Google Glass caught the eye on the hardware side at Google I/O 2012, but Google had a much more modest second piece of hardware at the event in the Nexus 7 tablet. , unlike Glass, was never controversial.
But despite its banality, when you look at the Nexus 7, its impact is undeniable. It tapped into an explosion of interest in tablets, had the right price, and was built by one of the most innovative tablet manufacturers of the time. Ten years later, it stands alongside the original iPad as one of the most important tablets on the market.
This is the second in a pair of retrospectives released ahead of Google I/O 2022, the first focusing on Google Glass’ 10th anniversary.
The tablets were exciting
Tablets were exciting in 2012. The The third generation 9.7 inch Apple iPad was out and most of the other manufacturers were clamoring to lure people away from it. Microsoft had Windows RT software on the Surface, and Amazon was pushing ahead with its cheap and cheerful Kindle Fire lineup, but outside of those two big names, the choice of Android tablets was wide and interesting.
BlackBerry’s PlayBook was still relatively new, HTC was still a player in the world of mobile technology and had launched its 7-inch Flyer tablet, Samsung was expanding its line of tablets beyond the first 7-inch Galaxy Tab, and Motorola was still in the game. with his Xoom tablet. LeapFrog was targeting kids with the LeapPad Explorer, and Barnes & Noble was taking on Amazon with the Nook.
However, looking back, there were two companies that greatly influenced the tablet space at this time, albeit for very different reasons. Indirectly, they both helped propel the Nexus 7 to success. Asus was at the top of its tablet game with unusual products like the Eee Pad 2-in-1 Android Transformer and various spin-offs, as well as the PadFone dual-use phone/tablet hybrid range, making it one of the more creative and innovative. tablet manufacturers at the time.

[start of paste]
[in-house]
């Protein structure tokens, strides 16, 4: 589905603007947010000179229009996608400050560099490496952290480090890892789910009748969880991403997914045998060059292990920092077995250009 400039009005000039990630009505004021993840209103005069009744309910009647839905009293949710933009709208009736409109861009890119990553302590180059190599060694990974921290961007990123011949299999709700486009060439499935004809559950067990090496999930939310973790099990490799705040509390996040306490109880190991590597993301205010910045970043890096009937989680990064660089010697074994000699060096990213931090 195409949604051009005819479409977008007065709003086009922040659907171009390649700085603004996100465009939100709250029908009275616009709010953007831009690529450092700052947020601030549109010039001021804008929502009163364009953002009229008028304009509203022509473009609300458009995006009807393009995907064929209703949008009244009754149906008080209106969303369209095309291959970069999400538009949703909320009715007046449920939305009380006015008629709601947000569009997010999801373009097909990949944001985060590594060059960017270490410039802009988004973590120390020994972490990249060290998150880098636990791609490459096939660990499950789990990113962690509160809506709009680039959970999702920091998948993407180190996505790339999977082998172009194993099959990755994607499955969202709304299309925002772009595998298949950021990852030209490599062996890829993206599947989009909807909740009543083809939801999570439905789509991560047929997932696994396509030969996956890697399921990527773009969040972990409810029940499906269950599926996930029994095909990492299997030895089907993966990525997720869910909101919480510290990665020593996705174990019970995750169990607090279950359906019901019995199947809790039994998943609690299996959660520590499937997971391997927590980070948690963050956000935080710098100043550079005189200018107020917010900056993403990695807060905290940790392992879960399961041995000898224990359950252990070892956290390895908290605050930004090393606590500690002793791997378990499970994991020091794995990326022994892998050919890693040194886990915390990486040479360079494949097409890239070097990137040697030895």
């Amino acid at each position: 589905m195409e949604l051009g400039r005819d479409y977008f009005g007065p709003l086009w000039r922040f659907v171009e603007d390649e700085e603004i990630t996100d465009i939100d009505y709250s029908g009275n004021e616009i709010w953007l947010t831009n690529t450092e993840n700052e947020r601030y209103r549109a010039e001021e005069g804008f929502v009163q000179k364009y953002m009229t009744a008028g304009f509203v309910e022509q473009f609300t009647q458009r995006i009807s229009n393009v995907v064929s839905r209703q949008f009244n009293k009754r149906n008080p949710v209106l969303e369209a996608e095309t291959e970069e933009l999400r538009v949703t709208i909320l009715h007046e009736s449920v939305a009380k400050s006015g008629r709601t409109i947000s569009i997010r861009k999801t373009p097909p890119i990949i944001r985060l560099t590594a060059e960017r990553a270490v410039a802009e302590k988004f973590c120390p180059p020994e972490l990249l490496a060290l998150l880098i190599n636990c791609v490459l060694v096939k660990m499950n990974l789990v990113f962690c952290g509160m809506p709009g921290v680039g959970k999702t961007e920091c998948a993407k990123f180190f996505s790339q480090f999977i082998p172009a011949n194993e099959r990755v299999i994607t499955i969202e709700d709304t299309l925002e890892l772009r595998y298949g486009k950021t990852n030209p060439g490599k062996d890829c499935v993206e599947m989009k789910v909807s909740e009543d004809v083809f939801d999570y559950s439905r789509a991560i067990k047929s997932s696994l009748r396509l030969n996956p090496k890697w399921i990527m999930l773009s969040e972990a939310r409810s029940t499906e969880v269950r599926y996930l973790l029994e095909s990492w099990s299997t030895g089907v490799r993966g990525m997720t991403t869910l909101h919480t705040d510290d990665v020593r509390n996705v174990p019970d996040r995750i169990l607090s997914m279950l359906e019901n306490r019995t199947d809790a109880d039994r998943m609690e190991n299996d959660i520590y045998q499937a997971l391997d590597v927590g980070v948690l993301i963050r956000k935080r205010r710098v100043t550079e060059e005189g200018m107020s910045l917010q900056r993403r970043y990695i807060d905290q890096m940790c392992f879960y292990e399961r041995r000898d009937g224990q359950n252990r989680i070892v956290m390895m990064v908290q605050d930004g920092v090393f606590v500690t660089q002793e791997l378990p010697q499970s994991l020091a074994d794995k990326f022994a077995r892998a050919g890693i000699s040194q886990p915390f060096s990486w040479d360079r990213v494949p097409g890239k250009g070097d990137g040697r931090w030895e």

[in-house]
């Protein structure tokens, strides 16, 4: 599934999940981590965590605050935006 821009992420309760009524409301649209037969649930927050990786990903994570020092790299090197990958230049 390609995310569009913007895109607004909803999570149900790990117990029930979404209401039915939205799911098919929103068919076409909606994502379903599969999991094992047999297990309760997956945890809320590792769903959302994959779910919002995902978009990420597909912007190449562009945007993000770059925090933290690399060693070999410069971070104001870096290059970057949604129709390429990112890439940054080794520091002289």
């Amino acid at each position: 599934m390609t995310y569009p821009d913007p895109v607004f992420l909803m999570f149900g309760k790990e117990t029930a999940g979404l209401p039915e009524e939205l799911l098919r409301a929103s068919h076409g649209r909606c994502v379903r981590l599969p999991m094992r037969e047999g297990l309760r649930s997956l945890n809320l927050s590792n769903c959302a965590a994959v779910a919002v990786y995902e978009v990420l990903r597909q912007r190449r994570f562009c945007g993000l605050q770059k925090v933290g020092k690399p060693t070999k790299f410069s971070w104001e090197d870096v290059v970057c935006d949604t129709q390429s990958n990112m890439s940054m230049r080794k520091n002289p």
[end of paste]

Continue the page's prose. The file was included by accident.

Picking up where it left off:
Google teamed up with Asus to build the Nexus 7, and it couldn’t have picked a better partner. But there was another company making headlines, but for less auspicious reasons. Hewlett-Packard discontinued the unloved HP TouchPad in 2011, and it sold remaining stock for as little as $100. The response was huge, and for a short time this essentially dead product was pretty much the hottest tech you could get if you could find one. Suddenly, those priced out of the $500 iPad market could find a tablet from a well-known and established brand for little money.
Nexus 7 did not disappoint
As the public realized there was a reason no one was buying the HP TouchPad at full price, Asus and Google came together to announce the $200, 7-inch Nexus 7 tablet at Google I/O 2012. It had exactly the right credentials to grab the attention of those who want to try one of these great new tablets, but don’t want to pay big bucks for one.
The $200 price tag didn’t mean it had disappointing specs, another sensible move on Google’s part. Compared to Amazon’s similarly priced 7-inch Kindle Fire at the time, it had better quality, a higher resolution screen, more internal storage, a selfie camera, stereo speakers, Bluetooth, GPS, and the Nvidia’s mobile processor at the time, the Tegra 3. The Kindle Fire was a small, inexpensive tablet, while the Nexus 7 was a small, cheap, and desirable Tablet.